In the 2012 President's Budget Request, the National Biological Information Infrastructure (NBII) is terminated. As a result, all resources, databases, tools, and applications within this web site will be removed on January 15, 2012. For more information, please refer to the NBII Program Termination page.
Reptiles and amphibians are traditionally studied together under the scientific field "herpetology" (from the Greek herpein, to creep). Visit the NBII Amphibians Project to learn more about amphibians.
Amphisbaenians, lizards, snakes, turtles, crocodilians, and tuatara make up the 8,734 known reptile species of the world. Their size and shape are tremendously diverse, from the largest living turtle, the leatherback sea turtle, to the tiny, 16mm gecko (Sphaerodactylus ariasae). Despite the great diversity, scientists are concerned that the diversity of reptiles in the world is declining. Volunteering at an organization dedicated to conservation is one way to help prevent reptiles in the wild from becoming endangered or extinct.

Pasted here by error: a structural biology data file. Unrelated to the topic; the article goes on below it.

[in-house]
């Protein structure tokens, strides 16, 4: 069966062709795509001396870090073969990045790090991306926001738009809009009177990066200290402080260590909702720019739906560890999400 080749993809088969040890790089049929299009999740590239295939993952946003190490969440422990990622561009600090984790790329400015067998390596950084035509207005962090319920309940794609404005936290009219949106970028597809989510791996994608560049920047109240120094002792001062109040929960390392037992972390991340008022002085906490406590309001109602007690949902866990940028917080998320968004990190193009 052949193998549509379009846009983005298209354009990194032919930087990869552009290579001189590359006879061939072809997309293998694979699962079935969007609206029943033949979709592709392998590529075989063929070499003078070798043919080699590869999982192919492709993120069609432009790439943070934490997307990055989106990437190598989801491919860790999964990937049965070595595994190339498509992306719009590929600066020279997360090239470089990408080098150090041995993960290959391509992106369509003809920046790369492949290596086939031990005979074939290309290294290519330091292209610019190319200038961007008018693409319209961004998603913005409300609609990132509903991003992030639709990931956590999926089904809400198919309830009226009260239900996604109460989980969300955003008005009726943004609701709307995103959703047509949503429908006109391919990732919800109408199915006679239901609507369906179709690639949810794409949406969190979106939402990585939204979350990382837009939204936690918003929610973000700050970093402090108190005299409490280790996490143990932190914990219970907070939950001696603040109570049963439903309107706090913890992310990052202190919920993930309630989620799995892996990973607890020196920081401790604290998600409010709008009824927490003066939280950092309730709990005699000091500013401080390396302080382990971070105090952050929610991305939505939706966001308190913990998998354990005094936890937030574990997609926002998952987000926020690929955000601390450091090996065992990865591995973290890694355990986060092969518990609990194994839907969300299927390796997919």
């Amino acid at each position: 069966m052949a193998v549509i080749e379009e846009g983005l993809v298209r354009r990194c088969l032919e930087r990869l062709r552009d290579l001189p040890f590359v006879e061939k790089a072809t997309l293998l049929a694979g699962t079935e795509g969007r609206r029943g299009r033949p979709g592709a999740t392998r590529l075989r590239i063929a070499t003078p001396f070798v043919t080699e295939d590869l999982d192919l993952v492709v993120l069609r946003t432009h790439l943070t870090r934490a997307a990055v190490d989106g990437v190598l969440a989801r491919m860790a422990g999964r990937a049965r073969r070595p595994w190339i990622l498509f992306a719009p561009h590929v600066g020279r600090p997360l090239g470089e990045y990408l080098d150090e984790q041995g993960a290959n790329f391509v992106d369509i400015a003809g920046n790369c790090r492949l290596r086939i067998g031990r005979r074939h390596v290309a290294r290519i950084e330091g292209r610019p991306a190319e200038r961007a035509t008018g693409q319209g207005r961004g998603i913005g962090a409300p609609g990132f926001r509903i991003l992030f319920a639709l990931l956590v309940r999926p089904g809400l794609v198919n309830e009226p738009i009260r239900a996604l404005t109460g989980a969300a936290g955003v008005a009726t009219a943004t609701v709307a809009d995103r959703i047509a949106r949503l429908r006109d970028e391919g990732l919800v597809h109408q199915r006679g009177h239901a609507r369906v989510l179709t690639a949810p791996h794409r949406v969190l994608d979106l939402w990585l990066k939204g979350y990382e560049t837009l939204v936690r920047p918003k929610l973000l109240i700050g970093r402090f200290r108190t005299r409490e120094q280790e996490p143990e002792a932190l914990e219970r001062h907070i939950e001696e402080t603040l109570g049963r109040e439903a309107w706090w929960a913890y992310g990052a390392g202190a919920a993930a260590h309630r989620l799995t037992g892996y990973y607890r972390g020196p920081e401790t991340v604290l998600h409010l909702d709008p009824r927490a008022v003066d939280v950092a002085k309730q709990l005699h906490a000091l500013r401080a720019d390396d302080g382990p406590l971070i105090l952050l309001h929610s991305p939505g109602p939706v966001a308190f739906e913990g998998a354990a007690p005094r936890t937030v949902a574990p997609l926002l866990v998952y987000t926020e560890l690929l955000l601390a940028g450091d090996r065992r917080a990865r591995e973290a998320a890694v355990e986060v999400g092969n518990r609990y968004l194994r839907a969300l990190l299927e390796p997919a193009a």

Numerous species of amphibians and reptiles have been introduced into the United States. They often come as hitch hikers on cargo and imported plants. Many also are introduced into nonnative habitat by people releasing their unwanted pets.